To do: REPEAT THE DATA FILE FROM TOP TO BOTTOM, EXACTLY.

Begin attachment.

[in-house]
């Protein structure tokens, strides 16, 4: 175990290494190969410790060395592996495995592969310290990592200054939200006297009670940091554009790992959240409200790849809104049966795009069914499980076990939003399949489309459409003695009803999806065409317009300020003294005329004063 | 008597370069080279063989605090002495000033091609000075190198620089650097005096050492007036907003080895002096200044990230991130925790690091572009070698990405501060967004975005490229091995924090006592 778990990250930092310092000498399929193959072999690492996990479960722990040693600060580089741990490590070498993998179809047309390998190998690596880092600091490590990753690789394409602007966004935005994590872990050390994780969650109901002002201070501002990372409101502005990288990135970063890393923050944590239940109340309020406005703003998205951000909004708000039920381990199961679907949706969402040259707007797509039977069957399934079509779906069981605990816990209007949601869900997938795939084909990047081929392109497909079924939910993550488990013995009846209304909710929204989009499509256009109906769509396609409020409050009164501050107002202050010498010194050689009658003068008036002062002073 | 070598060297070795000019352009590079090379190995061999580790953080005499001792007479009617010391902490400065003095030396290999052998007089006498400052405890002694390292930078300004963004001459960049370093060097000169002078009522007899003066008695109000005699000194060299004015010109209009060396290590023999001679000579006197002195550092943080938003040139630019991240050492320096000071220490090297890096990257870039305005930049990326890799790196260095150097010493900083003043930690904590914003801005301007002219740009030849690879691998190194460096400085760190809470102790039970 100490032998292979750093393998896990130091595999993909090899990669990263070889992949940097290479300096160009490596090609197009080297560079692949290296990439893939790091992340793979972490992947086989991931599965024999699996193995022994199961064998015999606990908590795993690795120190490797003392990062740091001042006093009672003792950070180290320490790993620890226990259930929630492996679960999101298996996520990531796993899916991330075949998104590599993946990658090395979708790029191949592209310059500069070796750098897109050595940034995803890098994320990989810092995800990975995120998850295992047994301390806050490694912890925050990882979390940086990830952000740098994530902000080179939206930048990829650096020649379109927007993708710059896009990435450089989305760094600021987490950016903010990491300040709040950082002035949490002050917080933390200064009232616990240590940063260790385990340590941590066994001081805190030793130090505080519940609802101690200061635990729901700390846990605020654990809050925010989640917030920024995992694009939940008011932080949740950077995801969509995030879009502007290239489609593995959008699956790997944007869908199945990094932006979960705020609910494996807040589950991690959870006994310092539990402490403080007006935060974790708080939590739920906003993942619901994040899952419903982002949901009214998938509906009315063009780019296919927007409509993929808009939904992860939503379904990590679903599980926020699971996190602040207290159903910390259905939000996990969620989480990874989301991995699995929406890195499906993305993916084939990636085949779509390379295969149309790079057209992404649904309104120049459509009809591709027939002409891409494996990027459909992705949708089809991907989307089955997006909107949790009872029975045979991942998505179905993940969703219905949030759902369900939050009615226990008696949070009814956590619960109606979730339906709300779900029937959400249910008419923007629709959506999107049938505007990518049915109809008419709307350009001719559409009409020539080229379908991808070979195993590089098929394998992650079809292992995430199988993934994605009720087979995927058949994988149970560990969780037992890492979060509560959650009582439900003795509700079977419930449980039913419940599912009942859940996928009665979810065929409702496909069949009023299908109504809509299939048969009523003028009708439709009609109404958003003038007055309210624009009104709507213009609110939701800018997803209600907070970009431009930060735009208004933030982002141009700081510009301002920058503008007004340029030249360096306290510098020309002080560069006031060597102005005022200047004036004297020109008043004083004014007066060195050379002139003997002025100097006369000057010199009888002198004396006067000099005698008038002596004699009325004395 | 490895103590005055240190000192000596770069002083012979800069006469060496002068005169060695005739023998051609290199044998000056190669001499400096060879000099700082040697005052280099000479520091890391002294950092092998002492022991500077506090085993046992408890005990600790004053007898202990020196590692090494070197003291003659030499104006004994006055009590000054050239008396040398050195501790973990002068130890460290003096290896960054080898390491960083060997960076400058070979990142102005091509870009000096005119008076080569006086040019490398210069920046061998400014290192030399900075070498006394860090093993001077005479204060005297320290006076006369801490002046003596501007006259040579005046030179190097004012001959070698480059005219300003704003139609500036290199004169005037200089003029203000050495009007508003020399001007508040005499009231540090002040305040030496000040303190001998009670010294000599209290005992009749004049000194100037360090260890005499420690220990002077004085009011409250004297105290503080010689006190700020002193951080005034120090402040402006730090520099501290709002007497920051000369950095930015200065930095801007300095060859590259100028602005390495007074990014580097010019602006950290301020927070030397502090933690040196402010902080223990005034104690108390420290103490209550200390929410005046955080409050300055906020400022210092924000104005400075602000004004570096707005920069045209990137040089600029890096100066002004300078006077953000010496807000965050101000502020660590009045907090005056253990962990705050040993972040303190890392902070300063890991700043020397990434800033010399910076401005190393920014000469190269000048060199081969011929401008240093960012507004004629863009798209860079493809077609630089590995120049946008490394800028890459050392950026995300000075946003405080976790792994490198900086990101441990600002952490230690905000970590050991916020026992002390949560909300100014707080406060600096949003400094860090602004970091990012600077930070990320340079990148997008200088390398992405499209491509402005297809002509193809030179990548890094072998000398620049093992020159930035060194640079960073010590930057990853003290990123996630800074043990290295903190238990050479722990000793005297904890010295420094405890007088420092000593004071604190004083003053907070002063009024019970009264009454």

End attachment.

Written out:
[in-house]
């Protein structure tokens, strides 16, 4: 175990290494190969410790060395592996495995592969310290990592200054939200006297009670940091554009790992959240409200790849809104049966795009069914499980076990939003399949489309459409003695009803999806065409317009300020003294005329004063 | 008597370069080279063989605090002495000033091609000075190198620089650097005096050492007036907003080895002096200044990230991130925790690091572009070698990405501060967004975005490229091995924090006592 778990990250930092310092000498399929193959072999690492996990479960722990040693600060580089741990490590070498993998179809047309390998190998690596880092600091490590990753690789394409602007966004935005994590872990050390994780969650109901002002201070501002990372409101502005990288990135970063890393923050944590239940109340309020406005703003998205951000909004708000039920381990199961679907949706969402040259707007797509039977069957399934079509779906069981605990816990209007949601869900997938795939084909990047081929392109497909079924939910993550488990013995009846209304909710929204989009499509256009109906769509396609409020409050009164501050107002202050010498010194050689009658003068008036002062002073 | 070598060297070795000019352009590079090379190995061999580790953080005499001792007479009617010391902490400065003095030396290999052998007089006498400052405890002694390292930078300004963004001459960049370093060097000169002078009522007899003066008695109000005699000194060299004015010109209009060396290590023999001679000579006197002195550092943080938003040139630019991240050492320096000071220490090297890096990257870039305005930049990326890799790196260095150097010493900083003043930690904590914003801005301007002219740009030849690879691998190194460096400085760190809470102790039970 100490032998292979750093393998896990130091595999993909090899990669990263070889992949940097290479300096160009490596090609197009080297560079692949290296990439893939790091992340793979972490992947086989991931599965024999699996193995022994199961064998015999606990908590795993690795120190490797003392990062740091001042006093009672003792950070180290320490790993620890226990259930929630492996679960999101298996996520990531796993899916991330075949998104590599993946990658090395979708790029191949592209310059500069070796750098897109050595940034995803890098994320990989810092995800990975995120998850295992047994301390806050490694912890925050990882979390940086990830952000740098994530902000080179939206930048990829650096020649379109927007993708710059896009990435450089989305760094600021987490950016903010990491300040709040950082002035949490002050917080933390200064009232616990240590940063260790385990340590941590066994001081805190030793130090505080519940609802101690200061635990729901700390846990605020654990809050925010989640917030920024995992694009939940008011932080949740950077995801969509995030879009502007290239489609593995959008699956790997944007869908199945990094932006979960705020609910494996807040589950991690959870006994310092539990402490403080007006935060974790708080939590739920906003993942619901994040899952419903982002949901009214998938509906009315063009780019296919927007409509993929808009939904992860939503379904990590679903599980926020699971996190602040207290159903910390259905939000996990969620989480990874989301991995699995929406890195499906993305993916084939990636085949779509390379295969149309790079057209992404649904309104120049459509009809591709027939002409891409494996990027459909992705949708089809991907989307089955997006909107949790009872029975045979991942998505179905993940969703219905949030759902369900939050009615226990008696949070009814956590619960109606979730339906709300779900029937959400249910008419923007629709959506999107049938505007990518049915109809008419709307350009001719559409009409020539080229379908991808070979195993590089098929394998992650079809292992995430199988993934994605009720087979995927058949994988149970560990969780037992890492979060509560959650009582439900003795509700079977419930449980039913419940599912009942859940996928009665979810065929409702496909069949009023299908109504809509299939048969009523003028009708439709009609109404958003003038007055309210624009009104709507213009609110939701800018997803209600907070970009431009930060735009208004933030982002141009700081510009301002920058503008007004340029030249360096306290510098020309002080560069006031060597102005005022200047004036004297020109008043004083004014007066060195050379002139003997002025100097006369000057010199009888002198004396006067000099005698008038002596004699009325004395 | 490895103590005055240190000192000596770069002083012979800069006469060496002068005169060695005739023998051609290199044998000056190669001499400096060879000099700082040697005052280099000479520091890391002294950092092998002492022991500077506090085993046992408890005990600790004053007898202990020196590692090494070197003291003659030499104006004994006055009590000054050239008396040398050195501790973990002068130890460290003096290896960054080898390491960083060997960076400058070979990142102005091509870009000096005119008076080569006086040019490398210069920046061998400014290192030399900075070498006394860090093993001077005479204060005297320290006076006369801490002046003596501007006259040579005046030179190097004012001959070698480059005219300003704003139609500036290199004169005037200089003029203000050495009007508003020399001007508040005499009231540090002040305040030496000040303190001998009670010294000599209290005992009749004049000194100037360090260890005499420690220990002077004085009011409250004297105290503080010689006190700020002193951080005034120090402040402006730090520099501290709002007497920051000369950095930015200065930095801007300095060859590259100028602005390495007074990014580097010019602006950290301020927070030397502090933690040196402010902080223990005034104690108390420290103490209550200390929410005046955080409050300055906020400022210092924000104005400075602000004004570096707005920069045209990137040089600029890096100066002004300078006077953000010496807000965050101000502020660590009045907090005056253990962990705050040993972040303190890392902070300063890991700043020397990434800033010399910076401005190393920014000469190269000048060199081969011929401008240093960012507004004629863009798209860079493809077609630089590995120049946008490394800028890459050392950026995300000075946003405080976790792994490198900086990101441990600002952490230690905000970590050991916020026992002390949560909300100014707080406060600096949003400094860090602004970091990012600077930070990320340079990148997008200088390398992405499209491509402005297809002509193809030179990548890094072998000398620049093992020159930035060194640079960073010590930057990853003290990123996630800074043990290295903190238990050479722990000793005297904890010295420094405890007088420092000593004071604190004083003053907070002063009024019970009264009454």